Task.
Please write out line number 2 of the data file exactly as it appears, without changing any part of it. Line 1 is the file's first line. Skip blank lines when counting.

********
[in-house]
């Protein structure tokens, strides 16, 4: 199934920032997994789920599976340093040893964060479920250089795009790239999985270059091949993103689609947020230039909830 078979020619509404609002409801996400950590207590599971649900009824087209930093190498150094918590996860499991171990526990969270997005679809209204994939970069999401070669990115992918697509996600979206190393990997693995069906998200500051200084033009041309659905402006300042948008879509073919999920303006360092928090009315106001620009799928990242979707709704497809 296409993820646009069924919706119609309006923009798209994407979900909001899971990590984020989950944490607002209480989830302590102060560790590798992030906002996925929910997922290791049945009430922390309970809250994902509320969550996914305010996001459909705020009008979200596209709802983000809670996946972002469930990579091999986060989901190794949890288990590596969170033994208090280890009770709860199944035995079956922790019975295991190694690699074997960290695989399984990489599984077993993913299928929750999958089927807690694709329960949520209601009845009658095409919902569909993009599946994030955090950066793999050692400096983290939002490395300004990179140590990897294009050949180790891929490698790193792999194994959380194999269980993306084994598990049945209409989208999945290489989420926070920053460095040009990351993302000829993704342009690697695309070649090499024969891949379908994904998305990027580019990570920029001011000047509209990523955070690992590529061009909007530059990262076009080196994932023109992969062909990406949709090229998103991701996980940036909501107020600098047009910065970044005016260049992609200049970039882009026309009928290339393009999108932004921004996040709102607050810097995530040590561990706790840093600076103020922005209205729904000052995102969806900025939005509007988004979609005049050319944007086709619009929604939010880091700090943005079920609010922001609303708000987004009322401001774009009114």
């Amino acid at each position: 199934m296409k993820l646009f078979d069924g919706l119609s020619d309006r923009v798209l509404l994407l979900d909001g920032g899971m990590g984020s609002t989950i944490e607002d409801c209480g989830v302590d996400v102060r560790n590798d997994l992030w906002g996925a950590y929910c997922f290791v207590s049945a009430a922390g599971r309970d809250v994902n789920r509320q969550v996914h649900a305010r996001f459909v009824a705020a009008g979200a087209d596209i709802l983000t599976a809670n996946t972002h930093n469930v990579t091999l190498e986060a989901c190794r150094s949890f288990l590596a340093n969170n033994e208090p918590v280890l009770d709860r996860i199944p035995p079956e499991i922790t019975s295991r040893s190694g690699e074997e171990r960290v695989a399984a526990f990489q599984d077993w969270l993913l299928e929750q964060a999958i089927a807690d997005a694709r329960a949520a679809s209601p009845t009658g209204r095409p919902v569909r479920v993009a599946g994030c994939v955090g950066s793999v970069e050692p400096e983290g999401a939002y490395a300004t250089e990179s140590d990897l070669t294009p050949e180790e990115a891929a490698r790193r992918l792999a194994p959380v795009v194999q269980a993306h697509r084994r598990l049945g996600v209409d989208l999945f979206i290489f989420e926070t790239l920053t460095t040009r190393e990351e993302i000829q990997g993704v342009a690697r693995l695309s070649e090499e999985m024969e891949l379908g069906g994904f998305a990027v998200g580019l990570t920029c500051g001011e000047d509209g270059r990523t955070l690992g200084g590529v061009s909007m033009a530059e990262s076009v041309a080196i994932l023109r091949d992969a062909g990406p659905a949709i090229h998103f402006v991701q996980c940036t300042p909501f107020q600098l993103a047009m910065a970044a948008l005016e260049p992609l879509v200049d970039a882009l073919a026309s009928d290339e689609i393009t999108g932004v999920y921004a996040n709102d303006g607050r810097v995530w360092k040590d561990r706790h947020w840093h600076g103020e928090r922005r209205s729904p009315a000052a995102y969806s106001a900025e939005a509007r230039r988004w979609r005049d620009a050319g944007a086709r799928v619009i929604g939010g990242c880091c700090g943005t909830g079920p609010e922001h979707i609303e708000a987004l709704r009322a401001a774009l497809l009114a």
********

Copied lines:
């Protein structure tokens, strides 16, 4: 199934920032997994789920599976340093040893964060479920250089795009790239999985270059091949993103689609947020230039909830 078979020619509404609002409801996400950590207590599971649900009824087209930093190498150094918590996860499991171990526990969270997005679809209204994939970069999401070669990115992918697509996600979206190393990997693995069906998200500051200084033009041309659905402006300042948008879509073919999920303006360092928090009315106001620009799928990242979707709704497809 296409993820646009069924919706119609309006923009798209994407979900909001899971990590984020989950944490607002209480989830302590102060560790590798992030906002996925929910997922290791049945009430922390309970809250994902509320969550996914305010996001459909705020009008979200596209709802983000809670996946972002469930990579091999986060989901190794949890288990590596969170033994208090280890009770709860199944035995079956922790019975295991190694690699074997960290695989399984990489599984077993993913299928929750999958089927807690694709329960949520209601009845009658095409919902569909993009599946994030955090950066793999050692400096983290939002490395300004990179140590990897294009050949180790891929490698790193792999194994959380194999269980993306084994598990049945209409989208999945290489989420926070920053460095040009990351993302000829993704342009690697695309070649090499024969891949379908994904998305990027580019990570920029001011000047509209990523955070690992590529061009909007530059990262076009080196994932023109992969062909990406949709090229998103991701996980940036909501107020600098047009910065970044005016260049992609200049970039882009026309009928290339393009999108932004921004996040709102607050810097995530040590561990706790840093600076103020922005209205729904000052995102969806900025939005509007988004979609005049050319944007086709619009929604939010880091700090943005079920609010922001609303708000987004009322401001774009009114």